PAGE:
Shenzhen toughens local residency requirements to douse 'violent surge' in China's hottest residential market

By Pearl Liu / | July 16, 2020 1:38 PM SGT
Shenzhen has tightened rules on home purchases by introducing additional residency and tax requirements to douse a "violent surge" that turned China's Silicon Valley into the hottest property market in the country.
Residents with hukou in the south-eastern city bordering Hong Kong will be only be allowed to buy a home if they have held the so-called local household registration paper for more than three years, according to a statement published by the Housing and Construction Bureau on Wednesday. Families will be restricted to owning two homes, while singles to one, it added.
Besides, they are also required to show proof of their income tax or social security payment history for three consecutive years in the city, according to the statement. The three-year residency rule does not apply to those without a hukou, who are currently required to pay more than five years of social security funds to qualify for the right to buy a home in the city.
Shenzhen's residential market is springing back to life from a coronavirus-induced slump earlier this year, as a 41 per cent surge in transaction volume in the first half makes it the costliest among all mainland cities. Prices in Shenzhen have risen 12 per cent on average in the past year through May, outpacing gains in 70 major Chinese cities tracked by the National Bureau of Statistics.
"The cooling measure is stricter than expected," said Li Yujia, senior economist with the Real Estate Assessment and Development Research Centre, a research arm of the city's government. "It shows that top officials are not happy with what is going on in Shenzhen."
Ample liquidity and persistent speculation have whipped up a market frenzy in the technology hub, home to behemoths like WeChat operator Tencent Holdings, telecommunication gear maker ZTE and drone manufacturer DJI. They have also contributed to recent price increases in neighbouring Greater Bay Area cities such as Dongguan and Foshan, causing a headache to state planners.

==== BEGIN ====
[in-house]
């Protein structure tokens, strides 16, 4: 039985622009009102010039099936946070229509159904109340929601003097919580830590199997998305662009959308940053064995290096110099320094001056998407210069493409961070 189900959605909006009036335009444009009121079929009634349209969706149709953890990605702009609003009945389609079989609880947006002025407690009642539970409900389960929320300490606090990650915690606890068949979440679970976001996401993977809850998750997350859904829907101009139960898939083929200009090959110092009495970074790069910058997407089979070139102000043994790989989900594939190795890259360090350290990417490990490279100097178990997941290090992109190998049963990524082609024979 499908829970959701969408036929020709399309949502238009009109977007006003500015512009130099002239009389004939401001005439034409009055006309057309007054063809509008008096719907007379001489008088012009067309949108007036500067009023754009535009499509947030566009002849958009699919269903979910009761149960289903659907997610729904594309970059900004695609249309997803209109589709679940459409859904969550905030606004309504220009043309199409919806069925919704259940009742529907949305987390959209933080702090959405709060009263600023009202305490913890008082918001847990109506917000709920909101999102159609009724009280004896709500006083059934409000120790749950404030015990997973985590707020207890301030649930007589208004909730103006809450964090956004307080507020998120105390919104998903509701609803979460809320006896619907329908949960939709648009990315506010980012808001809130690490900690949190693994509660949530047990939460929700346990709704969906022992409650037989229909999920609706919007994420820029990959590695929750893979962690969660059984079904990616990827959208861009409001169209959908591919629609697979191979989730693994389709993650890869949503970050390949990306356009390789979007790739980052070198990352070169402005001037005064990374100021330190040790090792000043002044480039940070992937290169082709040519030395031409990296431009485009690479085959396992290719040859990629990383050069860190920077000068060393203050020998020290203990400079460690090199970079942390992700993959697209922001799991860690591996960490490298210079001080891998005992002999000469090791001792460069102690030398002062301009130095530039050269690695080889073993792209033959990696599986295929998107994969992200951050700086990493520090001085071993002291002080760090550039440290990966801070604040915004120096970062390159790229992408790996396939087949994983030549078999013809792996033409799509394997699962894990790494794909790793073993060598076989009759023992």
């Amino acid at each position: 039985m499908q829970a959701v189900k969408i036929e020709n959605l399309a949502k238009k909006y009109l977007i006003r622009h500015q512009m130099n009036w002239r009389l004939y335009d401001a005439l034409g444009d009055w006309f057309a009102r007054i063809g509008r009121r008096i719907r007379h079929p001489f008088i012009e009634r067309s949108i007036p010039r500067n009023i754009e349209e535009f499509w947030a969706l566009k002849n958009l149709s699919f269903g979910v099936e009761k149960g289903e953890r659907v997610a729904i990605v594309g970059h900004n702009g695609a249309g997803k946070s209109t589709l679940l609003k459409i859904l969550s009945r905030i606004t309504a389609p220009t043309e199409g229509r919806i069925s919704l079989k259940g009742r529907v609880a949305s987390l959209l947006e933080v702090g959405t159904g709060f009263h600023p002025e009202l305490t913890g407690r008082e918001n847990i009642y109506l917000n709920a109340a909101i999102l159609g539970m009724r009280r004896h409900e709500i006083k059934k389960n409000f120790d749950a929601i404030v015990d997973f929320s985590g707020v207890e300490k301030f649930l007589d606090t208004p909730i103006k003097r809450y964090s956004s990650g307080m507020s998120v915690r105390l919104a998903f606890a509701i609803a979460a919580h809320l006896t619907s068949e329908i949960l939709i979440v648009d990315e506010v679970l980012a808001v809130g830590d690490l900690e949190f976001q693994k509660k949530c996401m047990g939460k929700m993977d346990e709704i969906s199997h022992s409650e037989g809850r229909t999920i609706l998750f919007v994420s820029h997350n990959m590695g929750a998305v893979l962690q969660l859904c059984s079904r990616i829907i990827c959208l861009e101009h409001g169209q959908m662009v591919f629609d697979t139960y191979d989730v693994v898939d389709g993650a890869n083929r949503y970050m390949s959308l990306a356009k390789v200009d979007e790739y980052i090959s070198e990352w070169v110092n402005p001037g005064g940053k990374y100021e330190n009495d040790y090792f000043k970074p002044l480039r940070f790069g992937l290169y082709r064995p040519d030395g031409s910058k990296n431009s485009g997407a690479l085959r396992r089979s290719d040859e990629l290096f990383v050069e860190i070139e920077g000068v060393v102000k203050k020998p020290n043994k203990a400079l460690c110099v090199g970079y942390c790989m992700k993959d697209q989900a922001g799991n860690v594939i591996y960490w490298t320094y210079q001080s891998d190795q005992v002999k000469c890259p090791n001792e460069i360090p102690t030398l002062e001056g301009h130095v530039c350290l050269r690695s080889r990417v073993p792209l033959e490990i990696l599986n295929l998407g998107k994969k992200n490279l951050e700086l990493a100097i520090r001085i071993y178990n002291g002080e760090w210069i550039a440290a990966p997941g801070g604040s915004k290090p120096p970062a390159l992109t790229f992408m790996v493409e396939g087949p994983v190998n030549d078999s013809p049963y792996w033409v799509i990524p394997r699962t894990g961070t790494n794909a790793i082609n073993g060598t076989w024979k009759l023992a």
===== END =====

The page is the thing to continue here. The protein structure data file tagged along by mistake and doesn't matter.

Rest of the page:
Existing homes in Shenzhen, one of the 11 cities within the bay area, stood at 65,083 yuan (US$9,310) per square metre on average in June, or 3 per cent higher than in Beijing, according to data compiled by property agency Lianjia.
"The home-price increase in Shenzhen can be described as a violent surge," said Li at the local government's research centre. "It is definitely going against the central government's core message, which is 'housing is for living, not for speculation', and thus cannot be tolerated," he added.
About 44,000 existing homes changed hands in the first half year in Shenzhen, up 41 per cent year on year, according to data compiled by Centaline Property Agency.
The latest curbs came as past measures to rein in home prices have failed to achieve their objectives. The local government began limiting home ownership in 2010 for local and non-local residents, and progressively imposed tax and social security requirements for non-hukou holders through 2016. In 2018, it banned companies or organisations from buying residential units, and slapped a three-year holding period for re-sale units.
"It is mainly due to the ample money freshly injected into the economy [by the Chinese central bank]," said Yan Yueijin, director of E-house China Research and Development Institute. "People feel that at this moment, buying a home in Shenzhen, which has kept receiving favourable policies such as being chosen as the model city for the country and being a key city in the Greater Bay Area plan, is safer than doing other business."
While the rules on three-year residency and tax records are pretty tough, the new rules seek to flush out speculators, who descended on the city to get a hukou but only for the purpose of flipping their property for a quick buck, said Yan.
The People's Bank of China has vowed to keep financial liquidity at a reasonable and adequate level to help the economy overcome the coronavirus fallout. New loans are expected to reach about 20 trillion yuan this year, while the total amount of social financing is poised to exceed 30 trillion yuan, it added.
Since late April when the pandemic began to ease, Chinese consumers have engaged in so-called "revenge spending" of everything from clothes to smartphones and housing.
In one crazy scene on June 11, some 3,000 people swarmed the showrooms at the launch of a new development in the city's Guangming district to join a ballot for the right to buy one 394 units of flats on offer.
"The new measures have put a brake on the overheating housing market in Shenzhen," Li at the research centre said. "We could see home prices going down in the second half, but there will not be a plunge. The aim is to stabilise home prices."
This article originally appeared in the South China Morning Post (SCMP), the most authoritative voice reporting on China and Asia for more than a century. For more SCMP stories, please explore the SCMP app or visit the SCMP's Facebook and Twitter pages. Copyright © 2020 South China Morning Post Publishers Ltd. All rights reserved.
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